Wednesday, July 30, 2008

Pirandexcellent

I tend to like Pirandellian pieces. For those of you who are not familiar with the term, it is named after an Italian author/playwright, Luigi Pirandello, whose most famous work is the play Six Characters in Search of An Author. Pirandellian refers to works wherein the characters are self-aware of their author, the author is inserted into the work or the line between story and reality is crossed in some way. The most recent example I can think of is Stranger Than Fiction. (See it if you haven’t! I have a post about it here.) Actually Nim's Island does it more recently but I've not seen it. I’d like to bring up another wonderful movie to see on the subject of writing and writers, Pirandello Style!

Recently the famous At the Movies with its trademark Thumbs Up or Thumbs Down has retired. Well, thank goodness for it when it did air, otherwise I might never have known about this movie. Siskel and Ebert reviewed the 10 most underrated films of the year 1986. One of them caught my attention. The Adventures of Mark Twain. Besides being noteworthy for its clever content, the movie is Claymation. The whole movie. Way before Wallace & Gromit’s feature film. It’s a feast for the eyes and imagination.

Another quick history lesson: Mark Twain came into the world with the arrival of Halley’s Comet. Seventy six years later, when it returned, Twain died. He said, I came in with Halley's Comet in 1835. It is coming again next year, and I expect to go out with it. It will be the greatest disappointment of my life if I don't go out with Halley's Comet. The Almighty has said, no doubt: "Now here are these two unaccountable freaks; they came in together, they must go out together."

The above is what the movie is based around. That, and a loose adaptation of his novel Tom Sawyer Abroad. In the film, Twain (Samuel Clemens) like his character, reveals a big airship with which he will travel the world. But his real goal, we learn, is to catch up to his destiny with the comet. In Abroad, Tom Sawyer and Huck Finn stow away. They do in Adventures, too. Ah-ha! Pirandellian! Yes, delightfully inexplicably Tom, Huck and Becky Thatcher fly away and interact with their creator. Twain seems very aware of who they are. To make it even more odd, the ship has an Indexivator (Index-Elevator) which will not only take you to the various floors of the aircraft but also to the works of Twain! At one point Tom is snatched back into his story by Aunt Polly’s arm coming out of the “black void” of the Indexivator. Injun Joe nearly escapes to get them. And, in one of my favorite scenes, the kids have a bout with The Mysterious Stranger. Twain also reads from The Diary of Adam and Eve to them and the book comes to life, so to speak.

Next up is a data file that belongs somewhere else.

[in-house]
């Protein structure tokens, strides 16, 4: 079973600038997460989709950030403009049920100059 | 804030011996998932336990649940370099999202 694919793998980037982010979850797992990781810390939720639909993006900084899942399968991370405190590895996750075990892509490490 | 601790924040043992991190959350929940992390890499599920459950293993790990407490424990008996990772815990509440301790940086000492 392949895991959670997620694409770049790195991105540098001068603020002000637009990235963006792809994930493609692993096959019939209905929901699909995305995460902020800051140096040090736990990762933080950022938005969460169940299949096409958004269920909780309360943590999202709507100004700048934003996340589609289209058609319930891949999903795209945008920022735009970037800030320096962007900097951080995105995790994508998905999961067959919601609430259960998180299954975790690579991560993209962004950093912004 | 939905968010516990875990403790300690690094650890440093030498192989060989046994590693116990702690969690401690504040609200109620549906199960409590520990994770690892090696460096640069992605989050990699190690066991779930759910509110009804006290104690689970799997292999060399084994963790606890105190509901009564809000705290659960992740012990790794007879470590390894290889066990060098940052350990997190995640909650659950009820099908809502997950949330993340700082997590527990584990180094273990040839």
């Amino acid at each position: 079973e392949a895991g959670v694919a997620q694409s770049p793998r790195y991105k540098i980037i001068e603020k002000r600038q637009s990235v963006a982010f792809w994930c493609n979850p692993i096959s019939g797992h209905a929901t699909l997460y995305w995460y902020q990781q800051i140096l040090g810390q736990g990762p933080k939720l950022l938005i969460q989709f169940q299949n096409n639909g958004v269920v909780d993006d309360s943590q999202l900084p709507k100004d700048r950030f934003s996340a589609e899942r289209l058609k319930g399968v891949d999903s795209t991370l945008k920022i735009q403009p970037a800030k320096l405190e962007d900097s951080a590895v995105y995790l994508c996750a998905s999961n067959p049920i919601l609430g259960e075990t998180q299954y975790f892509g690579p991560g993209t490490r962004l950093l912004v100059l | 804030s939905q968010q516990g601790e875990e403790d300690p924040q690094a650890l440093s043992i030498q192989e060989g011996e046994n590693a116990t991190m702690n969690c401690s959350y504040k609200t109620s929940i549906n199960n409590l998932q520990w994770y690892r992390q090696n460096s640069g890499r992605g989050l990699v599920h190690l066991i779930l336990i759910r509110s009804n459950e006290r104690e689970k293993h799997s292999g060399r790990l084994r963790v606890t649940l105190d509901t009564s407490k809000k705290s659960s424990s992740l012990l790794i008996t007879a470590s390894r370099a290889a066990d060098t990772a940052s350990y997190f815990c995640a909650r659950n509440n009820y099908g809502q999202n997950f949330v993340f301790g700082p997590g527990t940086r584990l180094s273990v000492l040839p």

It’s a movie packed with action, dark patches, laughs, surprises, inside jokes and witty quotes from Twain.
It’s a gem.
I’ve been showing people a scratchy overworn copy on video tape. How excited I’d been to find it on DVD a few years back.

I leave you with one of my favorite quotes of Twain, presented in the movie: The human race in all its poverty has only one truly effective weapon - Laughter. Against the assault of Laughter, nothing can stand.

2 comments:

Danielle Mari said...

As a huge fan of ol' Sam Clemmens, I definitely want to see the flick! Thanks for the advise. I must disagree, though, that this or S than F really qualify as Pirandellian (what a term!)... Although they include the fictionalized representation of an author, Pirandello actually wrote himself into the script. I know, I know. It seems a nit-picky difference-- but to me that difference makes all the difference. His choice to inject himself (though argued by many as meer egotism) magnified a main theme of Six Characters: to smear the line between art and reality. It's the difference between someone else writing you into a plot about your life and you writing yourself into one of your stories... takes the idea of questioning reality to a whole new level.
Ok, I'll pack up my literary soap box and go polish my nerd glasses.

Peter Von Brown said...

Very well...but as I learned the term, it applied to the author-character relationship in general. Whichever way, it's a crazy literary mind warp.